You seem to suffer from a lot of suspicion as well – which I suspect may be clouding your judgement. I don’t do quotes that are lies or make things up. The other church leader who said that the second referendum was the most important issue facing the church today said so on his FB page. I did not give his name because it would unnecessarily personalise things and I hope he would have the sense to see that it was just emotional overreaction and hyperbole.

      And no I am not being mischievious about stats. I am quite happy to say that 36% of the electorate voted to leave the EU. And the 26% of young people who voted to stay is also the correct figure…so when people say that the young people of Britain voted overwhelmingly to remain, they are just wrong.

      The generation snowflake comment I have dealt with in another comment.

      If you want to be charitable then next time please argue against what I am saying, don’t accuse me of making things up and don’t try to read between the lines. I don’t do lines!

      1. Thank you for sourcing the Pete Broadbent quote. Having now read his Facebook page I see my interpretation was correct about what he said. You will forgive my confusion at what you wrote when you said “And yet despite these radical, right on credentials, he does not know anyone who voted Leave – despite the fact that 40% of the people of London did so” which makes it sound like you are accusing him of having his eyes closed to the level of leave support in his area, whereas he was, of course, making the point, as he says, “that [this] clearly says something about the political and social bubble that is North and North West London, and about church life here.” and he goes on to speak about “plausibility structures”. Perhaps you were trying to make the same point, but I think he made it more clearly. As you now say “I said what he said”, I would understand you to be making the same point, but with your little dig at his history, it certainly looked like you were criticising him for not noticing or being honest about leave voters around him.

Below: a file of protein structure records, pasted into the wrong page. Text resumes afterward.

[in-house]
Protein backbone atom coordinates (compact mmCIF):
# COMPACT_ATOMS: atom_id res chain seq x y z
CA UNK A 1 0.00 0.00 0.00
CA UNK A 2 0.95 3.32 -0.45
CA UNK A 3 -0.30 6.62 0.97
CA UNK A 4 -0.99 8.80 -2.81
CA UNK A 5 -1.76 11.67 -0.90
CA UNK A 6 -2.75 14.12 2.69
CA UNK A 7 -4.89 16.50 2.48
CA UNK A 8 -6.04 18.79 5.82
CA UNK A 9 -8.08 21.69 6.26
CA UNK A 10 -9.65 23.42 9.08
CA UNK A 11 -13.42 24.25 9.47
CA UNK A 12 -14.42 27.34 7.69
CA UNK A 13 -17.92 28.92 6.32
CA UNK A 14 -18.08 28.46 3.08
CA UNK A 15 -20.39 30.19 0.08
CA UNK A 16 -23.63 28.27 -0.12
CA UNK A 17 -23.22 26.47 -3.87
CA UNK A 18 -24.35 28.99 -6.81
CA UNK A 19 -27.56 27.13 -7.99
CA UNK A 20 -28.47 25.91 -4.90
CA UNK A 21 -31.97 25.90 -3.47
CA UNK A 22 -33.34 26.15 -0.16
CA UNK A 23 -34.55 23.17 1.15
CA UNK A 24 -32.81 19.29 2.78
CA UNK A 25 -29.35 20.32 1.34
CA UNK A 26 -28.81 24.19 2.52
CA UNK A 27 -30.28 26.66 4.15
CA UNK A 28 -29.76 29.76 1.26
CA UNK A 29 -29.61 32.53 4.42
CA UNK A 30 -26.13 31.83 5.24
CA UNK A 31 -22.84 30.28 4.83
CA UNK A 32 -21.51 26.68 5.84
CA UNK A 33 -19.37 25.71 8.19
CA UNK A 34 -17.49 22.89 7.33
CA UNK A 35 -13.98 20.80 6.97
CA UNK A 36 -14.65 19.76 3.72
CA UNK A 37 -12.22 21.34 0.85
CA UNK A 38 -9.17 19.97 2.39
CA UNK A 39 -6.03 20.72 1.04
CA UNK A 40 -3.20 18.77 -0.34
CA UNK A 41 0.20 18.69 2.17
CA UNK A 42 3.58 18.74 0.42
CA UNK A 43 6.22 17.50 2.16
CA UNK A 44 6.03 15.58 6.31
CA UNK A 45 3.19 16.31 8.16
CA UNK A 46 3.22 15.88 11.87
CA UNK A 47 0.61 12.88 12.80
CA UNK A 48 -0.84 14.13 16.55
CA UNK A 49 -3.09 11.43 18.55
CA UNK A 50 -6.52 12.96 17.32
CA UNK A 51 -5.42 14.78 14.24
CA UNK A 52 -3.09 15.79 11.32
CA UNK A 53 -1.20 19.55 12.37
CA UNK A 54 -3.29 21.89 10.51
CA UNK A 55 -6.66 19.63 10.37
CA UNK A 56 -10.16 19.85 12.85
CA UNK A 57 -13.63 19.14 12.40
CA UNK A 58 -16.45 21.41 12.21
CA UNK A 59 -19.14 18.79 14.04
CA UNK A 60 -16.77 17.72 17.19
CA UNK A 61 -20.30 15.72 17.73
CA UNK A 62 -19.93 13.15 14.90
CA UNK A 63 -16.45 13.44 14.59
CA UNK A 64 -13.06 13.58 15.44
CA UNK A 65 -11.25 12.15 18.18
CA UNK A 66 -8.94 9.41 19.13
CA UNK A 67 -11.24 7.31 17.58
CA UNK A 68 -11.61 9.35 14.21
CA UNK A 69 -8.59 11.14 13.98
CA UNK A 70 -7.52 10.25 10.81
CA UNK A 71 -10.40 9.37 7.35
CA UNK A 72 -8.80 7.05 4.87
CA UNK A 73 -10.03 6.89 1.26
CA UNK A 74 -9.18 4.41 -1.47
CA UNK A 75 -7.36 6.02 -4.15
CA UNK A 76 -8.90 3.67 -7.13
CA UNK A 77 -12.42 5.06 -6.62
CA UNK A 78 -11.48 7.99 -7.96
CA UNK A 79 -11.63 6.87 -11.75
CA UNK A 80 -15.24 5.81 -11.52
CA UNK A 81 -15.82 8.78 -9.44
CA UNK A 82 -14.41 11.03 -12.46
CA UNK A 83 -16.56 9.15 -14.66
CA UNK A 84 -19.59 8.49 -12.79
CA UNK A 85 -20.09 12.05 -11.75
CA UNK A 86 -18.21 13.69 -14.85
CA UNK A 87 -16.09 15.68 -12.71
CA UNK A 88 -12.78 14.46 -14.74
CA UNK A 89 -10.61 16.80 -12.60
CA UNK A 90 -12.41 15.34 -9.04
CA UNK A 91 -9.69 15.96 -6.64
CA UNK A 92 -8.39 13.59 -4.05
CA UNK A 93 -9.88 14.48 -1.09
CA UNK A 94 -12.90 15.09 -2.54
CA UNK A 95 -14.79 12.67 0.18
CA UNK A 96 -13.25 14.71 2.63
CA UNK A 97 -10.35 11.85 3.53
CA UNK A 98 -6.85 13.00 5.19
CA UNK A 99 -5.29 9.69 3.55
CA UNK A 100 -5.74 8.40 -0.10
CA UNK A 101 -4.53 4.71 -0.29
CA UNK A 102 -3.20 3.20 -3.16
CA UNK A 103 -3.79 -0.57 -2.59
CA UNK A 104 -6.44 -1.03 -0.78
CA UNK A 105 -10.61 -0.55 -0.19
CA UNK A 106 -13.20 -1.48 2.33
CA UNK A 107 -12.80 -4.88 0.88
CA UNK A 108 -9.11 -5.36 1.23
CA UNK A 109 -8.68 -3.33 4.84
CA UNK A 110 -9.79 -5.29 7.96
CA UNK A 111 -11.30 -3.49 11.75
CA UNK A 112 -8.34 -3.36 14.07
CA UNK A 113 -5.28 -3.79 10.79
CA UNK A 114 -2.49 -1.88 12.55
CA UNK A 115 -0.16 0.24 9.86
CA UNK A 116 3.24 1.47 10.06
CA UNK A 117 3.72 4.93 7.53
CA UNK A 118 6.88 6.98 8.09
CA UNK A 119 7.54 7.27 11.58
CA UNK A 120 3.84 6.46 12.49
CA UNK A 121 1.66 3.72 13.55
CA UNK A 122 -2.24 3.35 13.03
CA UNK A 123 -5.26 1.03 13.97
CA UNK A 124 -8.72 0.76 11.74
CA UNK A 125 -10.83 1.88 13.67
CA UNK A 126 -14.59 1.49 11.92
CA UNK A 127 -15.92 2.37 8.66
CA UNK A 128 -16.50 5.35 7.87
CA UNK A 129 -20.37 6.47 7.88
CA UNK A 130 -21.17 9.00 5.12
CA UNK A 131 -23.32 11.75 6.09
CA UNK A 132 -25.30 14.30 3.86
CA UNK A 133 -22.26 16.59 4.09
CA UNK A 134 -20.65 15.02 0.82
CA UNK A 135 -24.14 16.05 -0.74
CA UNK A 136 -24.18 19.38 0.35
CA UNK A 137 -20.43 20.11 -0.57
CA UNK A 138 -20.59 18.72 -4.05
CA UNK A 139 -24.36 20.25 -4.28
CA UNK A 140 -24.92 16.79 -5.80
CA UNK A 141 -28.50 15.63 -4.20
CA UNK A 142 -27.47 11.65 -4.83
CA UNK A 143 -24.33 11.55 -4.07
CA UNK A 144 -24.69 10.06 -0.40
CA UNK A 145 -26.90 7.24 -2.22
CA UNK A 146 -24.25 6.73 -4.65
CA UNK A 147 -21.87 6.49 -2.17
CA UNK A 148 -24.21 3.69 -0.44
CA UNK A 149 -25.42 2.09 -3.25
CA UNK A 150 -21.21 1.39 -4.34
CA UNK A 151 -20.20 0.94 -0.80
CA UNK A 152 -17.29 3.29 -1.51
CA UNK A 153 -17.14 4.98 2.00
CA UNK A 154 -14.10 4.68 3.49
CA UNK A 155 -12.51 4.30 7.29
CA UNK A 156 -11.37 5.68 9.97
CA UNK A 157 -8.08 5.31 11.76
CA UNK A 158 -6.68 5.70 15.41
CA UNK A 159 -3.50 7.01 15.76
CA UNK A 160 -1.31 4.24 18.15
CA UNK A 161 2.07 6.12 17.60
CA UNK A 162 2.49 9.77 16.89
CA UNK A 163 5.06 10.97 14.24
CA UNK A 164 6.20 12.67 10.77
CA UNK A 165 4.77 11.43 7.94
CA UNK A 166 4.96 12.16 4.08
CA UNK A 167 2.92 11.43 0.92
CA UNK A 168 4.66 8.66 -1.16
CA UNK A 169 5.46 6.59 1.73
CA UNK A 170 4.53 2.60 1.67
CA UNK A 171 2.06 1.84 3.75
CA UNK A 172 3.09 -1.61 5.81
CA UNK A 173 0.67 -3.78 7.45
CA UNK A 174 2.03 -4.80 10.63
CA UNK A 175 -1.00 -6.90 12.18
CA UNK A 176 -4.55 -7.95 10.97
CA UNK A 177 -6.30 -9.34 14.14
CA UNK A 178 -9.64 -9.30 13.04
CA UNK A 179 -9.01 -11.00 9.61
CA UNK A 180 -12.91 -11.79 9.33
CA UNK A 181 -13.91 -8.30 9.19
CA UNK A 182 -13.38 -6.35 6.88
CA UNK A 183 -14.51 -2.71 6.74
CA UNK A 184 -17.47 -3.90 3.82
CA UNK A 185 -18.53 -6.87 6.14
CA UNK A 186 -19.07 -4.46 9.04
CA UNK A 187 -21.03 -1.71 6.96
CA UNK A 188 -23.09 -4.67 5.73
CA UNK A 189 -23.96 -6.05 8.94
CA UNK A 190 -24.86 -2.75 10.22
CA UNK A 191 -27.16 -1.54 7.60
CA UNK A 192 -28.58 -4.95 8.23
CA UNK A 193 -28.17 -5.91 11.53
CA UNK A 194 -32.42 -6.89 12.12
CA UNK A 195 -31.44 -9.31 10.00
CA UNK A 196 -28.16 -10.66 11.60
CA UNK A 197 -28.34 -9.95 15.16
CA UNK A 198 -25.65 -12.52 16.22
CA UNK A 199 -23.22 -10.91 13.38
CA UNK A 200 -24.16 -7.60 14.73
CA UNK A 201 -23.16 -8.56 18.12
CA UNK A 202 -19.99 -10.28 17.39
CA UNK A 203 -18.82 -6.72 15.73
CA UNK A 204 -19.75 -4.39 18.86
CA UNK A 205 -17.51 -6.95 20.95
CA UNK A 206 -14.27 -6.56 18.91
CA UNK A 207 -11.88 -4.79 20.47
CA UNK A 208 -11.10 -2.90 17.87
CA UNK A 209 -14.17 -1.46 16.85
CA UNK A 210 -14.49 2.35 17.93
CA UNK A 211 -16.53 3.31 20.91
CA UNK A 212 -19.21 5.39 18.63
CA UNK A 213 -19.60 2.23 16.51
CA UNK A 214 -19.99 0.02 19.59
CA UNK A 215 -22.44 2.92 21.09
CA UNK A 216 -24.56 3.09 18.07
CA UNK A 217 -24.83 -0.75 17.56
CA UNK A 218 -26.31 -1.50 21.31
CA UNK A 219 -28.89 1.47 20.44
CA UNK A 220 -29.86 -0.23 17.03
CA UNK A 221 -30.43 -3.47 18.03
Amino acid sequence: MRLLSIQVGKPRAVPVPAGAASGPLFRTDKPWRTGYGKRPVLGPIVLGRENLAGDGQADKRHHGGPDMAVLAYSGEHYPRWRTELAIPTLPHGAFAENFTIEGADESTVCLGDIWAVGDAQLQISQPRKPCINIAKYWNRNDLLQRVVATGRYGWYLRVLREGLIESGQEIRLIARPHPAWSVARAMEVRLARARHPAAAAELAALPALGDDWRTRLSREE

I do not “suffer from a lot of suspicion” as critical thinking is not a disease. I dislike arguments being made from unsourced data and anecdotes, because in my experience these anecdotes are easily coloured by our preconceptions and thus are misreported. That is not an accusation of dishonesty, mind: just an observation of the fact that we all see things through our own lens of experience. Notice you did it right here when you accused me of “sufferi[ing] from a lot of suspicion”. You don’t know me, have no idea about anything I believe beyond what I wrote here, and yet you can already judge my level of suffering and suspicion?

        You continue to refuse to source the Christian leader quote so I cannot evaluate that, but I personally have never met a Christian leader anywhere who honestly felt that a second referendum is the most important thing in the world today, and I find such a view incomprehensible for a Christian. Although, to you, that is the point, you will understand that to me it makes your anecdote suspect, and I reject it as hearsay. If your point is that there are more important matters in the world than whether the UK leaves the EU, then that is no doubt true, but in no way detracts from what I and many others sincerely believe to be the international disaster that this decision causes. The harm, I think, is to the weak, the poor, the homeless and the voiceless both here in the UK and abroad.

        Of course I fully understand that there are aspects of the EU that also harm those same people. I fully respect a principled objection to elements of the EU system that have harmed, for instance, the poor in Africa – it is just that I don’t think our leaving the EU fixes that – it probably makes it worse, and certainly prevents our changing things to improve that situation, whereas our leaving the EU has an immediate detrimental effect to people here and abroad.

        Whether you agree or not, if you cannot see why Christians who care about these things and are convinced that this was the largest mistake this country has made since the invasion of Egypt (or at least since the invasion of Iraq) then you cannot hope to understand why it really is very important that the 48% stand firm on their principles and continue to make the argument that we should pull back from the brink.